News Release

Ethics & Human Research, May-June 2023

Advance research directives, research participation lottery, and more

Peer-Reviewed Publication

The Hastings Center

Making an Advance Research Directive: An Interview Study with Adults Aged 55 and Older with Interests in Dementia Research

Nola M. Ries, Briony Johnston

Many people with dementia are interested in taking part in research, including when they no longer have capacity to provide informed consent. Advance research directives (ARD) enable people to document their wishes about research participation prior to becoming decisionally incapacitated. However, there are few available ARD resources. This Australian interview study elicited the views of people aged 55 years and older about the content of an ARD form and guidance booklet and processes to support research planning. Participants had interests in dementia research. All participants described the ARD materials as easy to understand, and all expressed willingness to take part in future research. Nearly half believed that an ARD should be legally enforceable, while others saw it as a nonbinding document to guide decisions about their participation in research. Close family members were preferred as proxy decision-makers. The ARD form and guidance booklet may be adapted for use elsewhere.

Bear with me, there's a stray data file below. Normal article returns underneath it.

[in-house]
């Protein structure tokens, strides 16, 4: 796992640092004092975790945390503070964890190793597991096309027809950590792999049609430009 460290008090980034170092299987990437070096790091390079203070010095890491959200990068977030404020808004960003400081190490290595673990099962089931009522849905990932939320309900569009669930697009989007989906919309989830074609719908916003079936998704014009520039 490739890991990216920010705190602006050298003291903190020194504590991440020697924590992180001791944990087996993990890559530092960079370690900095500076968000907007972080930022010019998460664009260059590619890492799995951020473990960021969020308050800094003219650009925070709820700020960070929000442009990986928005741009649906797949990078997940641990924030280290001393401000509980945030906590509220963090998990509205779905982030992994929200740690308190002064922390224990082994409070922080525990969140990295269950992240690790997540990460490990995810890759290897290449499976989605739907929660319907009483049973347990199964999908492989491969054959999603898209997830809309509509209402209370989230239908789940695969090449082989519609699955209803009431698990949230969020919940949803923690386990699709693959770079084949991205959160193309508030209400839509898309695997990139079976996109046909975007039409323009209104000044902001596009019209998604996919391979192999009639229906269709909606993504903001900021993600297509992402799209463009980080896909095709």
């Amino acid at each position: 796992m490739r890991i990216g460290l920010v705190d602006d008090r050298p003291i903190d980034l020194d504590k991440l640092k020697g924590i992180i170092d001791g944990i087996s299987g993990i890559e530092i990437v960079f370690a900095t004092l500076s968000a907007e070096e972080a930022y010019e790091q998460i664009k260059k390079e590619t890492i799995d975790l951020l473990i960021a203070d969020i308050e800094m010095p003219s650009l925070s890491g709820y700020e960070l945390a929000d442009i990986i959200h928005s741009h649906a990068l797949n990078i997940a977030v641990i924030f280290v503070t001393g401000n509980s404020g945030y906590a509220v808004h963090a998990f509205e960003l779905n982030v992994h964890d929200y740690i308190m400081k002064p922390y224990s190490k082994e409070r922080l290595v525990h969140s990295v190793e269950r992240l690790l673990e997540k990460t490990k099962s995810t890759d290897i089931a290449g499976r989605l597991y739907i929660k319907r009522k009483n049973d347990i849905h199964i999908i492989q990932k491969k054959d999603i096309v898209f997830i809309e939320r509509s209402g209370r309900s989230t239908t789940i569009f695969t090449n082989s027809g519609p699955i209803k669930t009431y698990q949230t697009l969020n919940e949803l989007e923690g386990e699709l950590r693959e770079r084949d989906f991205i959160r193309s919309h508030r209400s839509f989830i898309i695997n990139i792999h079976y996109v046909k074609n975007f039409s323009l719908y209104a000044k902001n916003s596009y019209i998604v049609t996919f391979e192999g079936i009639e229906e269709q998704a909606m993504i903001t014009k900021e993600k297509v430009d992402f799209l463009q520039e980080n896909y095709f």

Offering Lottery Entry as an Incentive for Research Participation Compromises Informed Consent

Simon Paul Jenkins

This paper argues that offering entry into a lottery as an incentive to those who participate in research studies represents a challenge to the principle of informed, coercion-free consent that is considered an essential ingredient of permissible recruitment to studies. This is, first, because information about the chances of winning in this context is normally unavailable to potential participants and, without this, they cannot accurately weigh up the risks and potential benefits of participation. Second, even when this information is available, such an incentive capitalizes, I contend, on the difficulty of weighing up small probabilities, exploiting the fact that people tend to be beset by cognitive biases that make it challenging to make decisions rationally. The resulting conclusion is that we should not view lotteries as more ethical than simply paying participants, when the latter is feasible.


Also in this issue:

A Competency Framework for Health Research Ethics Educational Programs: Results from a Stakeholder‐Driven Mixed‐Method Process

Sean Tackett, Chirk Jenn Ng, Jeremy Sugarman, Esther Gnanamalar Sarojini Daniel, Nishakanthi Gopalan, Tivyashinee, Adeeba Kamarulzaman, Joseph Ali


Translational Bioethics and Health Privacy

Mark A. Rothstein


Table of Contents • Advance research directives • Translational research ethics: Ethics & Human Research: Vol 45, No 3 (


For more information, contact:

Susan Gilbert

Director of Communications

The Hastings Center

845-424-4040 x244


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